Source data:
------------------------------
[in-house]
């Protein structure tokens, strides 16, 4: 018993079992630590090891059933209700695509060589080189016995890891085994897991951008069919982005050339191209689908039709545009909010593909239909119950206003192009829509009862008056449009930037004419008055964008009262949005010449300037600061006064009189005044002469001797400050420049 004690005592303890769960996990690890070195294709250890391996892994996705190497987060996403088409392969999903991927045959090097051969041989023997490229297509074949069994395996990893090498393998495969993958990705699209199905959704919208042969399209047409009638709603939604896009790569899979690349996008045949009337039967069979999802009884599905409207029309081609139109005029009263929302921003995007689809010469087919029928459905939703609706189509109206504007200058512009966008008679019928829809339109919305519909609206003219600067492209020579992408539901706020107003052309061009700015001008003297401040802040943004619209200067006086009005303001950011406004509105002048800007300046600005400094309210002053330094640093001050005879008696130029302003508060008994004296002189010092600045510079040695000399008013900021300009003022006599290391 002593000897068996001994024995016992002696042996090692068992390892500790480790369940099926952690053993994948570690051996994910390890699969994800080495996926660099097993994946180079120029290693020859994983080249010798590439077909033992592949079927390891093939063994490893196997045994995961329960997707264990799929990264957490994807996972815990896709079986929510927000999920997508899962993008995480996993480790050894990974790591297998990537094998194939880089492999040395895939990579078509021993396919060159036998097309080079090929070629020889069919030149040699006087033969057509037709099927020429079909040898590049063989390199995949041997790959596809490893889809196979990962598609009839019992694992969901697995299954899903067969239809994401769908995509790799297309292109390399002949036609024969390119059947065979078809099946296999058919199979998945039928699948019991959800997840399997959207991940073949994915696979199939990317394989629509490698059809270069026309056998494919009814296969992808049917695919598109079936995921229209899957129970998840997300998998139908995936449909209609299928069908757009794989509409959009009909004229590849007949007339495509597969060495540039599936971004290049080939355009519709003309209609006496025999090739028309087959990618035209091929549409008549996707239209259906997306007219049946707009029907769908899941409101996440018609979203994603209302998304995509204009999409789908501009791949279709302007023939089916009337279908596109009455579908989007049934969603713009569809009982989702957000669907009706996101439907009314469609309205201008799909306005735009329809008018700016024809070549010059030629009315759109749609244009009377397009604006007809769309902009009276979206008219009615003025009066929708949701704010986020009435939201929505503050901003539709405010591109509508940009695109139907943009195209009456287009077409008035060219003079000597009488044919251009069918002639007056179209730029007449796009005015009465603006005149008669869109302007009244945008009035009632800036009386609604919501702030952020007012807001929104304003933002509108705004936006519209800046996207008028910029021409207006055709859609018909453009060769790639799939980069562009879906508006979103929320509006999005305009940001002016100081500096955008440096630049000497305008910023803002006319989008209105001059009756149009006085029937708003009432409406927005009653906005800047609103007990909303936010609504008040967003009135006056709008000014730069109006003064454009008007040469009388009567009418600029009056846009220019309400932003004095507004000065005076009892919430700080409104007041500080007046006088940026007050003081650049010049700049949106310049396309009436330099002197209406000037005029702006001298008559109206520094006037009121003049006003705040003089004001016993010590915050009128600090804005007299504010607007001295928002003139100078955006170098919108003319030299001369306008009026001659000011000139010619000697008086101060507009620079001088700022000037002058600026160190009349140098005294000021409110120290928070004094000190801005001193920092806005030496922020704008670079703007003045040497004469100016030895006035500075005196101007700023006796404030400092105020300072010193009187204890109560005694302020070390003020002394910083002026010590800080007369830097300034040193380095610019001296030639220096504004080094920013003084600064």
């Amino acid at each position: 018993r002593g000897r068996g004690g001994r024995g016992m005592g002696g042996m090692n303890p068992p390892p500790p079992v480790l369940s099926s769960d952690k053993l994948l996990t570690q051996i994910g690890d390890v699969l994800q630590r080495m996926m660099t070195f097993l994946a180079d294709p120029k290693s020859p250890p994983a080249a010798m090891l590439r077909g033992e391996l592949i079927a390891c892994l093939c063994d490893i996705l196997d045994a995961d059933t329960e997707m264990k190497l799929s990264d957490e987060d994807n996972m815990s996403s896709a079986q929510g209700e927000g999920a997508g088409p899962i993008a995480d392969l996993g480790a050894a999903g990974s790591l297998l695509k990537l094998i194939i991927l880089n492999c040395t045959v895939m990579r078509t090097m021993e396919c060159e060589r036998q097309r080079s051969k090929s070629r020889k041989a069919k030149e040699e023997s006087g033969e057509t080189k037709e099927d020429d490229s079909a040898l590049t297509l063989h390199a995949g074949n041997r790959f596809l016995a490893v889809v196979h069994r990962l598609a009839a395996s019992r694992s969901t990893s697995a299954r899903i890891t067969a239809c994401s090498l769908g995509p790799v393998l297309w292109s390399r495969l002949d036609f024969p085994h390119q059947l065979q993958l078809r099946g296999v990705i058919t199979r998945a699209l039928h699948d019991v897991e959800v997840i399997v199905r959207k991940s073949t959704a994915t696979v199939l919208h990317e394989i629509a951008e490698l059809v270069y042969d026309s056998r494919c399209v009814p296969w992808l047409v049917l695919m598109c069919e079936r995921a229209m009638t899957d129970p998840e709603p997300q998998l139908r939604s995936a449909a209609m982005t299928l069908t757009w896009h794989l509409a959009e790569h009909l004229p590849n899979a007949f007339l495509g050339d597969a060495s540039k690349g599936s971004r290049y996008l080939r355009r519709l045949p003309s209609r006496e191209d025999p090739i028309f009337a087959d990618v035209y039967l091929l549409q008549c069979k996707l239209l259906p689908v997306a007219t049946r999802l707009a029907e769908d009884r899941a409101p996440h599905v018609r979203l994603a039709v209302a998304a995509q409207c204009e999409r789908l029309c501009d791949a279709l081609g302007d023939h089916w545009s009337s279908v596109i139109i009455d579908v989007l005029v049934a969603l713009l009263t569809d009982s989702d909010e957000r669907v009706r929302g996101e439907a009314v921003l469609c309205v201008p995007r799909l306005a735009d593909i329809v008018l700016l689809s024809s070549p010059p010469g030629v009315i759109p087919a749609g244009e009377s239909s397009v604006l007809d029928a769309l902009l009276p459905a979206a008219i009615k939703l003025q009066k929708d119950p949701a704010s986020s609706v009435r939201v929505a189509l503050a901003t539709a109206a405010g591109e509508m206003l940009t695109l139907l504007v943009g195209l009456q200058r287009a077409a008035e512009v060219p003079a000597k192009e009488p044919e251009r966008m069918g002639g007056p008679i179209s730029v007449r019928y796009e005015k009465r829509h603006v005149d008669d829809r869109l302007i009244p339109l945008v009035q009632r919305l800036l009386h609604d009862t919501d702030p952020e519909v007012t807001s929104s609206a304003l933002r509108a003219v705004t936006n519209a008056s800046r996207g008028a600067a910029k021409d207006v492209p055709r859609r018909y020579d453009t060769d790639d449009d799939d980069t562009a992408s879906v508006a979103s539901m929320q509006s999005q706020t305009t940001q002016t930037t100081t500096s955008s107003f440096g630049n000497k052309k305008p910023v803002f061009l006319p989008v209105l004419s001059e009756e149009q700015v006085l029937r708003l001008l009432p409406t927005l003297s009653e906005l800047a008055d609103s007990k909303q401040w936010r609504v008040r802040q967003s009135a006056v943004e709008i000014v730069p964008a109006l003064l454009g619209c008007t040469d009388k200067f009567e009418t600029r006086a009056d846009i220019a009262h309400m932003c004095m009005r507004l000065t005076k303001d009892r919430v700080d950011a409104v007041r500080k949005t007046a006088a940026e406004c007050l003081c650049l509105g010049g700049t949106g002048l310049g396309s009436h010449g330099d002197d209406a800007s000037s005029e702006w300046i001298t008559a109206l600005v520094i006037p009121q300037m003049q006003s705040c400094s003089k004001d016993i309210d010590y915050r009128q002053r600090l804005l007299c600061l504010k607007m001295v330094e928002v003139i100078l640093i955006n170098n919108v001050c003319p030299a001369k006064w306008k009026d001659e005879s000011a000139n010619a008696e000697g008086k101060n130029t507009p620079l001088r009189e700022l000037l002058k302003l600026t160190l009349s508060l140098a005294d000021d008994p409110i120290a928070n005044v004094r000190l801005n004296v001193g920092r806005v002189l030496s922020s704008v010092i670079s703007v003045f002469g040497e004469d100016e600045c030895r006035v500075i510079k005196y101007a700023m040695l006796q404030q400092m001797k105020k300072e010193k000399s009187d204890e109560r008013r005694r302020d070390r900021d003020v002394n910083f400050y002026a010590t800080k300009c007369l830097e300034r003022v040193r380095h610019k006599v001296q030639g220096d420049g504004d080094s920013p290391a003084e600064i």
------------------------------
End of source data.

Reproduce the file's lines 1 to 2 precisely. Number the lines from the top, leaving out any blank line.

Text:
[in-house]
């Protein structure tokens, strides 16, 4: 018993079992630590090891059933209700695509060589080189016995890891085994897991951008069919982005050339191209689908039709545009909010593909239909119950206003192009829509009862008056449009930037004419008055964008009262949005010449300037600061006064009189005044002469001797400050420049 004690005592303890769960996990690890070195294709250890391996892994996705190497987060996403088409392969999903991927045959090097051969041989023997490229297509074949069994395996990893090498393998495969993958990705699209199905959704919208042969399209047409009638709603939604896009790569899979690349996008045949009337039967069979999802009884599905409207029309081609139109005029009263929302921003995007689809010469087919029928459905939703609706189509109206504007200058512009966008008679019928829809339109919305519909609206003219600067492209020579992408539901706020107003052309061009700015001008003297401040802040943004619209200067006086009005303001950011406004509105002048800007300046600005400094309210002053330094640093001050005879008696130029302003508060008994004296002189010092600045510079040695000399008013900021300009003022006599290391 002593000897068996001994024995016992002696042996090692068992390892500790480790369940099926952690053993994948570690051996994910390890699969994800080495996926660099097993994946180079120029290693020859994983080249010798590439077909033992592949079927390891093939063994490893196997045994995961329960997707264990799929990264957490994807996972815990896709079986929510927000999920997508899962993008995480996993480790050894990974790591297998990537094998194939880089492999040395895939990579078509021993396919060159036998097309080079090929070629020889069919030149040699006087033969057509037709099927020429079909040898590049063989390199995949041997790959596809490893889809196979990962598609009839019992694992969901697995299954899903067969239809994401769908995509790799297309292109390399002949036609024969390119059947065979078809099946296999058919199979998945039928699948019991959800997840399997959207991940073949994915696979199939990317394989629509490698059809270069026309056998494919009814296969992808049917695919598109079936995921229209899957129970998840997300998998139908995936449909209609299928069908757009794989509409959009009909004229590849007949007339495509597969060495540039599936971004290049080939355009519709003309209609006496025999090739028309087959990618035209091929549409008549996707239209259906997306007219049946707009029907769908899941409101996440018609979203994603209302998304995509204009999409789908501009791949279709302007023939089916009337279908596109009455579908989007049934969603713009569809009982989702957000669907009706996101439907009314469609309205201008799909306005735009329809008018700016024809070549010059030629009315759109749609244009009377397009604006007809769309902009009276979206008219009615003025009066929708949701704010986020009435939201929505503050901003539709405010591109509508940009695109139907943009195209009456287009077409008035060219003079000597009488044919251009069918002639007056179209730029007449796009005015009465603006005149008669869109302007009244945008009035009632800036009386609604919501702030952020007012807001929104304003933002509108705004936006519209800046996207008028910029021409207006055709859609018909453009060769790639799939980069562009879906508006979103929320509006999005305009940001002016100081500096955008440096630049000497305008910023803002006319989008209105001059009756149009006085029937708003009432409406927005009653906005800047609103007990909303936010609504008040967003009135006056709008000014730069109006003064454009008007040469009388009567009418600029009056846009220019309400932003004095507004000065005076009892919430700080409104007041500080007046006088940026007050003081650049010049700049949106310049396309009436330099002197209406000037005029702006001298008559109206520094006037009121003049006003705040003089004001016993010590915050009128600090804005007299504010607007001295928002003139100078955006170098919108003319030299001369306008009026001659000011000139010619000697008086101060507009620079001088700022000037002058600026160190009349140098005294000021409110120290928070004094000190801005001193920092806005030496922020704008670079703007003045040497004469100016030895006035500075005196101007700023006796404030400092105020300072010193009187204890109560005694302020070390003020002394910083002026010590800080007369830097300034040193380095610019001296030639220096504004080094920013003084600064």